This last week our family traveled to Charolottesville, Virginia, and we visited the Saunders-Monticello Trail. This greenway trail is a lot different than other greenway trails I have written about in this series, and it illustrates something very important about how greenways get designed and constructed, which is the concept of “trade-offs”. (If you’re wondering why the series is called “Greenways I Know”, it’s named after the Kids in the Hall sketch “Daves I Know”.)

The Saunders-Monticello Trail was constructed in the late 1990’s and opened in 2000. It has two trailheads off Thomas Jefferson Parkway and climbs gently for about 600’ over its two-mile length to the gate at Monticello. The greenway trail is part of the 370 acres near Monticello that are owned by the Thomas Jefferson Foundation, the same organization that owns and operates the Monticello property. The Saunders-Monticello Trail is an incredibly well engineered, ADA-compliant trail and I highly recommend you check it out if you’re up in the Charlottesville area.

The most impressive aspect of the Saunders-Monticello Trail are the boardwalks. These constructed wooden structures allow trail users to easily traverse otherwise untraversable terrain along the steep slope of Carter Mountain. It feels like you’re walking through the treetops along a mountainside and that’s because you are. My kids loved this. 

One of the boardwalks on the Saunders-Monticello Trail

One problem with wood boardwalks is the wood. Over time these boardwalks will require some expensive maintenance to repair and replace the rot that will inevitably strike. The alternative to wood boardwalks on the Saunders-Monticello Trail would have been some very costly and complicated road building into the side of a mountain, so the maintenance costs are a good trade-off in this application.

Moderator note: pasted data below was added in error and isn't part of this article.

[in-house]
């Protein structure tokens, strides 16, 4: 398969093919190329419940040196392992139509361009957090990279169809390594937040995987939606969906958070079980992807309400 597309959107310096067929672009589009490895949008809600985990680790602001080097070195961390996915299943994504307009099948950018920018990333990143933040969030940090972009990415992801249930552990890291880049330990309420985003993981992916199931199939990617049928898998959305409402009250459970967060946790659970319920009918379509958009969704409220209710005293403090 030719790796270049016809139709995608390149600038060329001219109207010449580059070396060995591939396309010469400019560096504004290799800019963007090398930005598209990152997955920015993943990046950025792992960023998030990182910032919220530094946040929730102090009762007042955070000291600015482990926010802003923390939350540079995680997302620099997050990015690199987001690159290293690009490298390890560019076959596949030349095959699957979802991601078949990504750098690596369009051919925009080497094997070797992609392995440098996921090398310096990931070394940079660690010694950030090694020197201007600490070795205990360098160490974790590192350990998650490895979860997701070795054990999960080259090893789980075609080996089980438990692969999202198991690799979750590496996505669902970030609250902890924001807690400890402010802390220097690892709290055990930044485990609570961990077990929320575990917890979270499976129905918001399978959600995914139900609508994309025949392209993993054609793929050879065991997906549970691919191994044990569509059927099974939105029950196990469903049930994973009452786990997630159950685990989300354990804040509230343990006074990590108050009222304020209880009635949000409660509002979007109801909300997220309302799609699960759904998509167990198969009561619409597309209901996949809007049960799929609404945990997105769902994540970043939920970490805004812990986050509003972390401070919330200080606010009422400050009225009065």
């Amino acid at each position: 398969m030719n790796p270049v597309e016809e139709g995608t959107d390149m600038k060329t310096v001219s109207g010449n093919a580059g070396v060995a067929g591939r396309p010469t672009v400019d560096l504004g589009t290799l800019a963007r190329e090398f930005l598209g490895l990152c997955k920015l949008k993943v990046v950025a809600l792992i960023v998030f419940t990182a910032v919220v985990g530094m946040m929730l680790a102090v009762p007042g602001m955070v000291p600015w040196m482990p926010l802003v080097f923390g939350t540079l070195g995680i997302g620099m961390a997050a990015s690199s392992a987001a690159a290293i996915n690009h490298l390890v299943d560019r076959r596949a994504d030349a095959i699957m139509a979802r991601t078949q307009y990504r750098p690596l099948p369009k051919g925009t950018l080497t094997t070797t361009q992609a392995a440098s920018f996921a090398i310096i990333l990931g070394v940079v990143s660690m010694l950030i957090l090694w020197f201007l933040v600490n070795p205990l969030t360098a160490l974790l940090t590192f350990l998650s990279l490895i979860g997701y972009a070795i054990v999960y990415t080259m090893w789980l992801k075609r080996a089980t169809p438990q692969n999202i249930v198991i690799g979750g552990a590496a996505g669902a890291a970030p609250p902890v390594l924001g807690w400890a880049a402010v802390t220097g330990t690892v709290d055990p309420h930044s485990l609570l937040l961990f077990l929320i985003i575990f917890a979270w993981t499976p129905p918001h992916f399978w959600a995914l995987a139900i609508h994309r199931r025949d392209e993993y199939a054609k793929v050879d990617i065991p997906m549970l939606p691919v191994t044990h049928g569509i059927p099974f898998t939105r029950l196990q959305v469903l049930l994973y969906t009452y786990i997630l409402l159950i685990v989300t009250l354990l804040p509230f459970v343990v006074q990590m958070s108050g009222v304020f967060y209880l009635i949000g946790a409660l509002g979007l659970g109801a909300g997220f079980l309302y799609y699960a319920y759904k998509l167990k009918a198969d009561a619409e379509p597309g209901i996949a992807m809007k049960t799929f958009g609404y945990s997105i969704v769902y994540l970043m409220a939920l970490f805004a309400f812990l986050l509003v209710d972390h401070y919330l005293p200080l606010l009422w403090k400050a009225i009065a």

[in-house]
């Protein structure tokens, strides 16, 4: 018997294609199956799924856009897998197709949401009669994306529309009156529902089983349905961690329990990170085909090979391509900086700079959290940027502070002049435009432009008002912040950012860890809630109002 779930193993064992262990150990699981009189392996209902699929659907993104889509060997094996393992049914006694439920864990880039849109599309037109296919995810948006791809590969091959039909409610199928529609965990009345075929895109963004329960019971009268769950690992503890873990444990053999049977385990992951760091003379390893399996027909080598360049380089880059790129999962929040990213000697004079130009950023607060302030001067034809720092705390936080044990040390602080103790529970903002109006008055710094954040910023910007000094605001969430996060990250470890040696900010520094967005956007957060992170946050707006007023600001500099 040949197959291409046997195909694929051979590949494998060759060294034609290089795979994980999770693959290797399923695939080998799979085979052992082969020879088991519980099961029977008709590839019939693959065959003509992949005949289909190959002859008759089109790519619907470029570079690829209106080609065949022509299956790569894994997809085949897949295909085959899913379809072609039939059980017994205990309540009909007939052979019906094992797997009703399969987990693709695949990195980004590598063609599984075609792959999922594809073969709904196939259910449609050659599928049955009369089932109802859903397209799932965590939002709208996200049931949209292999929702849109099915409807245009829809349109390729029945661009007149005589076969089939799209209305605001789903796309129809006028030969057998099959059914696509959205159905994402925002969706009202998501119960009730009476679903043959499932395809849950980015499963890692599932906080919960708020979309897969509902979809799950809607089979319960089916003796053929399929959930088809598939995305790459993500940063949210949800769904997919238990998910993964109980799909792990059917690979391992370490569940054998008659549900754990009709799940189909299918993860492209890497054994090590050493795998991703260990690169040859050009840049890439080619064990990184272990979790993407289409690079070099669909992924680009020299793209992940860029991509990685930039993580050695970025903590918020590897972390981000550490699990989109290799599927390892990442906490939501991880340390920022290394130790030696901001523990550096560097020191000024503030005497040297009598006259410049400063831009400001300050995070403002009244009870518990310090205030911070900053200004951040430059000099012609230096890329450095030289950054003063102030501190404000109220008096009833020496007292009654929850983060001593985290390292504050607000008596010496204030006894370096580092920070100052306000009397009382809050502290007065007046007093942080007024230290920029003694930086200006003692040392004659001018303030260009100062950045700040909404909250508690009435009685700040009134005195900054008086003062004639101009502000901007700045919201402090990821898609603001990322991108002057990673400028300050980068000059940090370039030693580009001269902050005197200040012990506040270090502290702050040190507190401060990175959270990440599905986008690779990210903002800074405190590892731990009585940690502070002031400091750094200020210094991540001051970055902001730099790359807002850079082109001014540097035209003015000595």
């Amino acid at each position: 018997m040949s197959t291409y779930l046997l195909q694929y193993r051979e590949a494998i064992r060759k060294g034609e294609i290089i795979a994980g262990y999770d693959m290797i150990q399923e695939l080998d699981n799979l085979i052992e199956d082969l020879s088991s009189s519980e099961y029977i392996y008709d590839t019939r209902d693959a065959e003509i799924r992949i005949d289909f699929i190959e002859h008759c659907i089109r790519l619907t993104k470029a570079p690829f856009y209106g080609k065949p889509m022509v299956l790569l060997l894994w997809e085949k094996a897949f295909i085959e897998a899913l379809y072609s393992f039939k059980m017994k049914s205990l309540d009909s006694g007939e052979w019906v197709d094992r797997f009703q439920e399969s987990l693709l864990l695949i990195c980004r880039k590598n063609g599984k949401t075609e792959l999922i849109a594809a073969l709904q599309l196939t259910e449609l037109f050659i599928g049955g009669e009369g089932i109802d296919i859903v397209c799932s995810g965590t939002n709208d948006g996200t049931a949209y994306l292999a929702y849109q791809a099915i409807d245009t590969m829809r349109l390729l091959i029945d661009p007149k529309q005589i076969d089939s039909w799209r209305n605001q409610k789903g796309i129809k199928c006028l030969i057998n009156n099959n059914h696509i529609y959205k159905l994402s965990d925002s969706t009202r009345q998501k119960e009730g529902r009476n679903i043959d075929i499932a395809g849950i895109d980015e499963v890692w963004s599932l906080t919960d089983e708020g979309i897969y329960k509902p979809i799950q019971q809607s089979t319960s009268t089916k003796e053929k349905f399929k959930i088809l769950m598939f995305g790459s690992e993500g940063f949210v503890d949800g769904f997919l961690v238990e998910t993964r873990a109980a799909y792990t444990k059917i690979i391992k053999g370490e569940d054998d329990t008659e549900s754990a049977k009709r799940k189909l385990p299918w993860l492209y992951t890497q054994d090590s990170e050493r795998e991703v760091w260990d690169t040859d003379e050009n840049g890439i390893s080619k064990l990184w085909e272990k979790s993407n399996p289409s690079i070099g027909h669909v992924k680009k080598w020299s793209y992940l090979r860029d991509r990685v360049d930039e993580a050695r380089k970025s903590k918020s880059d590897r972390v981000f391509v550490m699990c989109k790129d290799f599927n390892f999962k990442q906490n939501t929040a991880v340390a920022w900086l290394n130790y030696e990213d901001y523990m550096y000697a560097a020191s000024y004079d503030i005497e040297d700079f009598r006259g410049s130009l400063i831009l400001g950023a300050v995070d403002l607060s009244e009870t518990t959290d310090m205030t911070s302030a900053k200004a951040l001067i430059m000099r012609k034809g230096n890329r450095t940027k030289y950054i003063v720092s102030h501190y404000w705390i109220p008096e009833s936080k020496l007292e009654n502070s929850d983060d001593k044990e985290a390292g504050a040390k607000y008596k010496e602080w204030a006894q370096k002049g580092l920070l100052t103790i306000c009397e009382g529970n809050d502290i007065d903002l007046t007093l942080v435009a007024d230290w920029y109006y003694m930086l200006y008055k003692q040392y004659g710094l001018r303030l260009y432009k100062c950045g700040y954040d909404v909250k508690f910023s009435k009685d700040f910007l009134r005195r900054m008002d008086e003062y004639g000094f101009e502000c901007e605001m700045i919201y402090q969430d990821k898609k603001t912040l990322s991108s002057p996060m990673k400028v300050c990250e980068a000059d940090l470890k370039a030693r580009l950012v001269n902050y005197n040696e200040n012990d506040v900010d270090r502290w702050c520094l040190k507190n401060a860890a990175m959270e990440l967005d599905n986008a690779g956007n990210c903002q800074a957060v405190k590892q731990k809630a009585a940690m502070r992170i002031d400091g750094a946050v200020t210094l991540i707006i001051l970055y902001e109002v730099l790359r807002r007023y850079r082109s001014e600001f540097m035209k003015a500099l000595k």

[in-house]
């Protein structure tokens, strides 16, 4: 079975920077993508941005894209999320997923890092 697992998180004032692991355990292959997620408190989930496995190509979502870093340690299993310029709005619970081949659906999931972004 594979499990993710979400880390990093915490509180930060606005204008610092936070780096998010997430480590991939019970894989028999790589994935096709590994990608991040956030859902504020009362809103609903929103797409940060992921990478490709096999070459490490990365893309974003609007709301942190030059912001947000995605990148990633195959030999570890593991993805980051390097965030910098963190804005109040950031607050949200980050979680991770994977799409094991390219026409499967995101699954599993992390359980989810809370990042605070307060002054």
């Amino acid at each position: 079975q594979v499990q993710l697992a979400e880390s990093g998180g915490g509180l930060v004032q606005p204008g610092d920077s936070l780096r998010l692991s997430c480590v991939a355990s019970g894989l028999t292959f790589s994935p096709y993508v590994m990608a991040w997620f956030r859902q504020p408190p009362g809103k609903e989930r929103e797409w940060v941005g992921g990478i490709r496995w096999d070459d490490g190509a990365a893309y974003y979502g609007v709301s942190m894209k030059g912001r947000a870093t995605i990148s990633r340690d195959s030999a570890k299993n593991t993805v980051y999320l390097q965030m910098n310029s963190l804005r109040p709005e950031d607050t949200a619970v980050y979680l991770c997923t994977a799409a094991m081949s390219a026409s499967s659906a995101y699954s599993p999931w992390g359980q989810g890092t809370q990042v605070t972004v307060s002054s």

Back on the ground, the Saunders-Monticello Trail is paved with gravel throughout, and this is where we can see another trade-off with the greenway trail design.

The gentle gravel grade of the Saunders-Monticello Trail

Gravel works for the Saunders-Monticello Trail in part because it is an upland trail that doesn’t follow a stream like the Bolin Creek Greenway in Chapel Hill. Putting gravel and other natural surfaces within a stream buffer is problematic because all that gravel will wash away during storm events that flood the stream buffer.

Streamside trails flood, photo from McAdams

This is why we see a concrete trail along Bolin Creek in Chapel Hill. This greenway trail is designed to flood and requires the least amount of maintenance. 

Bolin Creek Greenway in Chapel Hill is a streamside trail made from concrete and designed for flooding.

As the conversation about the Bolin Creek Greenway in Carrboro moves forward, there will be discussion further down the road about surface material and pervious versus impervious surfaces. It’s good to keep in mind that there will be trade-offs in how we design and construct the greenway. (For a deep dive into this topic, have a look at this really great webinar by McAdams staff discussing greenway trial surface choice.) Trading 30’ of unmanaged impervious sewer easement for 10’ of defined impervious surface with seeded shoulders is going to be a good trade-off. 

Ryan Byars writes about transportation infrastructure, greenways, and how to get around with your kids safely on a bike. He lives in Carrboro with his wife and three young children.